... that is probably what he has in mind. But let me tell you this, Penelope: Macdonald is fathoms deep in love with Francesca, and if she trifles with him she shall know what I ...
— Penelope's Progress - Being Such Extracts from the Commonplace Book of Penelope Hamilton As Relate to Her Experiences in Scotland • Kate Douglas Smith Wiggin

... been, he gave Charles some good, but, like most good, unheeded advice. "Sire," said he, a propos of the extravagance of the court at Guise's marriage in 1570, "you should make a feast, and instead of the singers who are brought in artificial clouds, you should bring those who would tell you this truth: 'You are dolts! You spend your money in festivals, in pomps and masks, and do not pay your men-at-arms nor your soldiers; foreigners will beat you!'" Memoires, ed. ...
— History of the Rise of the Huguenots - Volume 2 • Henry Baird

... interval of waiting, and the Cacique not appearing, Ortiz was sent for the third time. Approaching the door of the palace, he shouted out, in a voice sufficiently loud to be heard by all within, "Tell the chief of Tuscaloosa to come forth. The food is upon the table, and the ...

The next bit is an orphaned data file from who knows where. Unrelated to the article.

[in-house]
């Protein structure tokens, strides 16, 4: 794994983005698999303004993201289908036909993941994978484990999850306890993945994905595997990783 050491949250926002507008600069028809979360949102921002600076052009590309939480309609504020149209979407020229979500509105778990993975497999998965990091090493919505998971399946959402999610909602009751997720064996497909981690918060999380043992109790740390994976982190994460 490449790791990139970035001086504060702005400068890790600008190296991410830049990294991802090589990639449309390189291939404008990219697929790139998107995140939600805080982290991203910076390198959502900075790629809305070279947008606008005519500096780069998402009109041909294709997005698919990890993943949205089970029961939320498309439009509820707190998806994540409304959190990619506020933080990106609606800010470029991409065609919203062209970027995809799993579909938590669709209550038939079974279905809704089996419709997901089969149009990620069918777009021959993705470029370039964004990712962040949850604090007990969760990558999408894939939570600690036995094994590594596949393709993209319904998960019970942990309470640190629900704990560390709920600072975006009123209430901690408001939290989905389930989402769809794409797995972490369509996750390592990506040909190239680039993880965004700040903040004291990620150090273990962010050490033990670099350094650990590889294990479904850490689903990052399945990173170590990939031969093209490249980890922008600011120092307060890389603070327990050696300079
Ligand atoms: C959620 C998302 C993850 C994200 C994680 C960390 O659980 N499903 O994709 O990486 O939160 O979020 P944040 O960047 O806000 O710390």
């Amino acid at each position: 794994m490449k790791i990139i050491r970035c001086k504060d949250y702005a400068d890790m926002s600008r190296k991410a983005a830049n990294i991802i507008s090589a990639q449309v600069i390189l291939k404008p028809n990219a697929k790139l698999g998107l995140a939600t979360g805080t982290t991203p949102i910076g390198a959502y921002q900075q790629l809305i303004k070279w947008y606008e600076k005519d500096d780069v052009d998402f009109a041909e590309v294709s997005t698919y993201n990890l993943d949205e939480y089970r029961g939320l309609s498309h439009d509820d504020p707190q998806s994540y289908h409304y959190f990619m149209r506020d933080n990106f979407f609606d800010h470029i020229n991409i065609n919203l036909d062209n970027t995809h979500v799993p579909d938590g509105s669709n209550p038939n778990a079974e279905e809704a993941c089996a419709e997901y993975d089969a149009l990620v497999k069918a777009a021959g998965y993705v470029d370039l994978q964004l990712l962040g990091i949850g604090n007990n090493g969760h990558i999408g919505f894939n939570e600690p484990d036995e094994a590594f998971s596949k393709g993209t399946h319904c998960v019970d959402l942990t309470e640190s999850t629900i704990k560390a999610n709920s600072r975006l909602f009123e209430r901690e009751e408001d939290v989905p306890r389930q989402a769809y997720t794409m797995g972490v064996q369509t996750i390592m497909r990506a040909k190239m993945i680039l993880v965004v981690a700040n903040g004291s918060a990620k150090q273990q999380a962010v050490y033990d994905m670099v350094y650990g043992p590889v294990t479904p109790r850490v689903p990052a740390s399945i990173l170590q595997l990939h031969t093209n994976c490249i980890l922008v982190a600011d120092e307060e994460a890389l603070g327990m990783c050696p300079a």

— Ferdinand De Soto, The Discoverer of the Mississippi - American Pioneers and Patriots • John S. C. Abbott

... elder hope and pride! tho' well a father's voice thy steps can guide; tho' inbred sense what's wise and right can tell, remember this from me, and weigh it well! In certain things, things neither high nor proud, Middling and passable may be allow'd. Recte concedi: consultus juris, et actor Causarum mediocris, abest virtute diserti Messallae, nec scit quantum Cascellius Aulus; Sed tamen in pretio est: ...
— The Art Of Poetry An Epistle To The Pisos - Q. Horatii Flacci Epistola Ad Pisones, De Arte Poetica. • Horace

... remained in the lodging of my companion, there came to him two Persian merchants from the city of Cananore, saying that they had bad news to tell him, as there had arrived twelve Portuguese ships, which they had actually seen. Then asked he what manner of men were these Portuguese? To this the Persians answered, that they were Christians, armed in cuirasses of bright iron, and had built ...
— A General History and Collection of Voyages and Travels, Volume VII • Robert Kerr